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Business owners view New Ken-Arnold as right place to set up shop |

Business owners view New Ken-Arnold as right place to set up shop

Michael Aubele
| Monday, May 5, 2003 12:00 a.m

Their stories and specialties are different, but their idea is the same. Both believe the New Kensington-Arnold area is a great place to do business.

Wholesale Transmissions opened in New Kensington in 1983. A landmark at Ninth Street and Fourth Avenue since 1987, the business has transformed during the past six months and has gone so far as to invest in a blacklight.

In neighboring Arnold, two young business partners are hoping for the longevity Wholesale Transmissions has experienced.

Eric Lee, 31, and Brenna Kouchak, 28, both of Monroeville, plan to open a grill at Fifth Avenue and 16th Street. What they said will be called Babbo’z Grill will offer a mixture of steak, seafood and other grilled specialties.

“This was just the right building and the right place,” Lee said.

Lee and Kouchak said they purchased the old Slovak Catholic Sokol Home for about $25,000 and will invest between $60,000 and $70,000 renovating the interior, which now is exposed brick and concrete. They plan to employ about 10 people, Lee said.

Lee, a builder and owner of Royal Custom Homes, said the restaurant area will be on the bottom floor of the two-story building while the top floor will be converted into an office.

“This (building) just kind of jumped out at us,” said Kouchak, who has family in Arnold.

Officials in New Kensington and Arnold are hoping more business owners show the same confidence in the area. The cities are involved in the state’s Weed and Seed program, which, in part, aims to bolster the economic base in the area.

New Kensington already has attracted a new business that many expect will draw interest from across the Valley. The Valley Sports Complex, which features an ice rink, tennis courts and other athletic facilities, is scheduled to open in the fall at Falcons Park at Craigdell Road and Route 56.

In addition, a quiet but booming business along Third Avenue in New Kensington is preparing for an expansion.

Fastenal, an industrial-supply company sheltered in relative obscurity behind an unassuming storefront, has purchased the former Dyke Automotive and Nu Ken Tavern buildings for a planned expansion.

By early fall, motorists crossing the Ninth Street bridge should be looking at a new storefront.

Fastenal plans to tear down part of the two buildings — which it purchased for about $75,000 — to create a 5,000-square-foot showroom with 10,000 square feet of storage space. The company now houses its operation in slightly more than 1,500 square feet.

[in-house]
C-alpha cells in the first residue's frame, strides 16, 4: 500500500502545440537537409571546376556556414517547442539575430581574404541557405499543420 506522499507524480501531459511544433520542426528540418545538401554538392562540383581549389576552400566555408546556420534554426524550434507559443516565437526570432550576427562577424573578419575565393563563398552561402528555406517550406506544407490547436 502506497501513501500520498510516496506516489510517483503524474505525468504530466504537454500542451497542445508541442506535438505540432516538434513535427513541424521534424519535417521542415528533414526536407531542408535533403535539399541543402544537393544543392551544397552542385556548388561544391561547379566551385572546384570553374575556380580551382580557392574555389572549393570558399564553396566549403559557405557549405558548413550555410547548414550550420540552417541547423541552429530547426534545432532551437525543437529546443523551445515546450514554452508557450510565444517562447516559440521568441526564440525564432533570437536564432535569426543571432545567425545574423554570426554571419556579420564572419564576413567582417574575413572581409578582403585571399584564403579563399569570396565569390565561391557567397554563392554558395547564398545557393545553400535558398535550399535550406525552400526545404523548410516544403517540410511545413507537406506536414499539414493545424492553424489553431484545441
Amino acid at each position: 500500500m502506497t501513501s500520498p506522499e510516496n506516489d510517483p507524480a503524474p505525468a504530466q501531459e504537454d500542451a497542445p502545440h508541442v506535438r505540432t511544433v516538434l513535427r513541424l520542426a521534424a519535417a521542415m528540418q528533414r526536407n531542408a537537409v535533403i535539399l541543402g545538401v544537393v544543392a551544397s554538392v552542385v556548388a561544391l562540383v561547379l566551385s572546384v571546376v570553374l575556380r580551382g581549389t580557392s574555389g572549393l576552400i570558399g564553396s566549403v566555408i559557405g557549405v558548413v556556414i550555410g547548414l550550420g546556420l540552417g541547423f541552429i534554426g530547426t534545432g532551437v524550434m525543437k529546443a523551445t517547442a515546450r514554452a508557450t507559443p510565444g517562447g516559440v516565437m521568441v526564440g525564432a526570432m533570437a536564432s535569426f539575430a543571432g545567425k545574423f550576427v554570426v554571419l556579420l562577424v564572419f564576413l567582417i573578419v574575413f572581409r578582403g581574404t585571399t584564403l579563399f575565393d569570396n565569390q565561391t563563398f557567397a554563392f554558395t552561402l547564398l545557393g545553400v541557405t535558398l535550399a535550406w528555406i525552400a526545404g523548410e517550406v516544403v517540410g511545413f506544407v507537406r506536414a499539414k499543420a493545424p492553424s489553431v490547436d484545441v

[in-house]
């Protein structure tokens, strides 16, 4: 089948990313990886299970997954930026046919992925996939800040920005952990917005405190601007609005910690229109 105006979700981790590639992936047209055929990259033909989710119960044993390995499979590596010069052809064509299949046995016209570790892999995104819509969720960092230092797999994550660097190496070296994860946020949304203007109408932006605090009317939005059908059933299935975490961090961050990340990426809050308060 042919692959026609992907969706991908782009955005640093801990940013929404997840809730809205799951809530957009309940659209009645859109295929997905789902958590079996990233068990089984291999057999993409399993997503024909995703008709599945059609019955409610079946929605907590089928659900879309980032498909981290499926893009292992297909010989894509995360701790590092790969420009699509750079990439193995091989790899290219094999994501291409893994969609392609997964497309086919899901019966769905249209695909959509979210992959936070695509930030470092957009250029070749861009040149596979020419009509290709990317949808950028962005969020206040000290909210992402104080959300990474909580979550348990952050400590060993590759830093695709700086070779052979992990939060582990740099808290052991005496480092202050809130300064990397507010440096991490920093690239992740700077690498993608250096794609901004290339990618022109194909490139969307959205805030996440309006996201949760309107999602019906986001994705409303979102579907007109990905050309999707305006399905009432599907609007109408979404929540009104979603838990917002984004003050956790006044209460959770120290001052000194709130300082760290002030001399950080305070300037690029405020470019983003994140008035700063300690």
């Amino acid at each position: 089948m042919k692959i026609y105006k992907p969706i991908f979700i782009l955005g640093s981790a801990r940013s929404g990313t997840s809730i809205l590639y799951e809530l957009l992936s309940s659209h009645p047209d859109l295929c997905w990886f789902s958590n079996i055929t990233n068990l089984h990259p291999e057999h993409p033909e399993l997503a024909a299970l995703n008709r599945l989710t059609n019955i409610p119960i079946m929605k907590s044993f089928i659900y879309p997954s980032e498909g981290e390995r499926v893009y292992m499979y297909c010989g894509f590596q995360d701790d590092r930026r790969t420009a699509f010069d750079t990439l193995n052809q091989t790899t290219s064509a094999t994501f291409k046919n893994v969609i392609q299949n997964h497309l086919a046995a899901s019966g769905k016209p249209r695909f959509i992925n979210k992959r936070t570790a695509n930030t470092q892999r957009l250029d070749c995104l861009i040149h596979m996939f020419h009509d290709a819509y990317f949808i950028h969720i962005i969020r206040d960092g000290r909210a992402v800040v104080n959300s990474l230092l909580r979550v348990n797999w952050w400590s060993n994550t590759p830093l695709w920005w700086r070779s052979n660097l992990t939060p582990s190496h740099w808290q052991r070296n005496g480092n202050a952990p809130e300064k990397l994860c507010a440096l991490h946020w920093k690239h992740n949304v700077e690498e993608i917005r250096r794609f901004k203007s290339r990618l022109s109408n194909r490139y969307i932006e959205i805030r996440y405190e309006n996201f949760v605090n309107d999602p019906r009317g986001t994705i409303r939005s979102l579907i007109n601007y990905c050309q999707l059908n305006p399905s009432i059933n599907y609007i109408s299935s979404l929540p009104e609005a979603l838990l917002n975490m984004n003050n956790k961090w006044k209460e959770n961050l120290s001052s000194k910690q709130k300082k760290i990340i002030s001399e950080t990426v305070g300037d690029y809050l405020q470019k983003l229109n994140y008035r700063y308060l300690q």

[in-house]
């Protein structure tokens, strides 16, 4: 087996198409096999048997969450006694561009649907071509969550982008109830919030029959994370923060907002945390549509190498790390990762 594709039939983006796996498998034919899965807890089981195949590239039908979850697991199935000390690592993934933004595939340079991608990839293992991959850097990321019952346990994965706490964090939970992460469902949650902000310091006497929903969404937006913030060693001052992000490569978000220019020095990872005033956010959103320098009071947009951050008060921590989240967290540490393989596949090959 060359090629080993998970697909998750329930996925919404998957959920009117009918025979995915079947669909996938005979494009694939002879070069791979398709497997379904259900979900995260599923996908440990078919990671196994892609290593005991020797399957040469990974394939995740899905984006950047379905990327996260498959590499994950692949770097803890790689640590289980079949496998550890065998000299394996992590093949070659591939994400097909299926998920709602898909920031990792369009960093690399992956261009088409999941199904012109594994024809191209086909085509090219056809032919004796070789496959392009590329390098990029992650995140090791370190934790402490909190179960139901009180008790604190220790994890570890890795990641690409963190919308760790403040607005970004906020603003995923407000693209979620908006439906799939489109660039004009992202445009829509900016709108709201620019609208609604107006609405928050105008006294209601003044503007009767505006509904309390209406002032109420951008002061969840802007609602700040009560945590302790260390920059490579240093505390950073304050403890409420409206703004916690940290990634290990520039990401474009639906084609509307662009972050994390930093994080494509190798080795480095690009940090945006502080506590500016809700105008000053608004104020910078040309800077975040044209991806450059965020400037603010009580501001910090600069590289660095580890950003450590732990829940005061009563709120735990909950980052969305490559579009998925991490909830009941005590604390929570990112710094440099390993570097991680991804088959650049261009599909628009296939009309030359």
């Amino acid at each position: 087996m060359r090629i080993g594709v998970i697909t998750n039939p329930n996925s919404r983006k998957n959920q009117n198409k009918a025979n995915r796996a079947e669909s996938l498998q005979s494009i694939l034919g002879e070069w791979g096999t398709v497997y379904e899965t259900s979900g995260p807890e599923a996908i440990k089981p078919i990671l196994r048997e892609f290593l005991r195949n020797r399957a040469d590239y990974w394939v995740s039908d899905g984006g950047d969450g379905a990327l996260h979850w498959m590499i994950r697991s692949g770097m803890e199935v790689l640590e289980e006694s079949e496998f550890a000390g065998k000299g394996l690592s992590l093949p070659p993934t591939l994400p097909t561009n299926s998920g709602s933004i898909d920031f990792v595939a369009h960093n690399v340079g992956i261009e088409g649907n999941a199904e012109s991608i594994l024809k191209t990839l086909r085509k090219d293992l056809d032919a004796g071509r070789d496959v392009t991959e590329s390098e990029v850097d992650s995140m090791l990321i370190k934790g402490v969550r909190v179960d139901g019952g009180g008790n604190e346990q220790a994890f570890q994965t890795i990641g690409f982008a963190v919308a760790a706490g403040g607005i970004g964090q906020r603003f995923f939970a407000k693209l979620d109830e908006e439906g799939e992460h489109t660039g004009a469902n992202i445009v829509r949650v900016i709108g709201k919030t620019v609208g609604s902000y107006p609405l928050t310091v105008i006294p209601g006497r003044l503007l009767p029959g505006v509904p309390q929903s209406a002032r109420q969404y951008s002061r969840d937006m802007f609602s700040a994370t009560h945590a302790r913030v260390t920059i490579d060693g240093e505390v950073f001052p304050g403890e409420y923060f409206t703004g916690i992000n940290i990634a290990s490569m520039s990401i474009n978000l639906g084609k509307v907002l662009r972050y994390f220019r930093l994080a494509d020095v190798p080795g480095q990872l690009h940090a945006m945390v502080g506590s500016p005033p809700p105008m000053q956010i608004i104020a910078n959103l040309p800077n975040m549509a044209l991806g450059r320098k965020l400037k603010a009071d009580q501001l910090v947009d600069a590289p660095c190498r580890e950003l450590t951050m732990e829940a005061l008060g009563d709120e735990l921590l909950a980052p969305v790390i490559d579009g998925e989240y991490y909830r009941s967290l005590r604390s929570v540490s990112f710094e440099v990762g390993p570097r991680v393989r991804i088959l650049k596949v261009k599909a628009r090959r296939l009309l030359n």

Fastenal, a national chain, will sink about $200,000 into renovations, according to district manager Don Neimetz.

“We leased the current building just to get up and running,” Neimetz said. “This new building is probably the best location you can have in town.”

To staff the new outfit the company plans to hire three people. One will be a full-time manager trainee earning about $25,000 per year, and two others will be part-time earning about $8 per hour.

Fastenal does about $1 billion annually in sales and has stores in all 50 states. The company plans to open stores in Latrobe, Uniontown and the North Hills.

Ron Ciciarelli, owner of Wholesale Transmissions, said he, too, is looking to expand to other locations after recently investing about $70,000 in an expansion in New Kensington.

For a while it looked as if the business might move entirely, Ciciarelli said. But the combination of a good location and the promise of a better business climate was enough reason to stay and expand, he said.

Wholesale Transmissions, which employs 10 people, since September has expanded its parts business to compliment its transmission re-manufacturing operation and do what Ciciarelli said very few other transmission businesses are doing.

“The concept of wholesale-retail has never been done successfully in the business,” he said.

As part of its overhaul, which Ciciarelli said started shortly after he hired a consultant to streamline the business, Wholesale Transmissions added a touch of art — a blacklit room that shows the components of a transmission.

“We cater to shiftless people,” is the business’ motto. And one of its continuing business practices is lending its services to walk-in clients rebuilding transmissions on their own.

The business continues to do work for other garages and dealers.

“This is still a hell of a location,” Ciciarelli said. “We felt that we were probably further ahead by putting the money in and staying here.”

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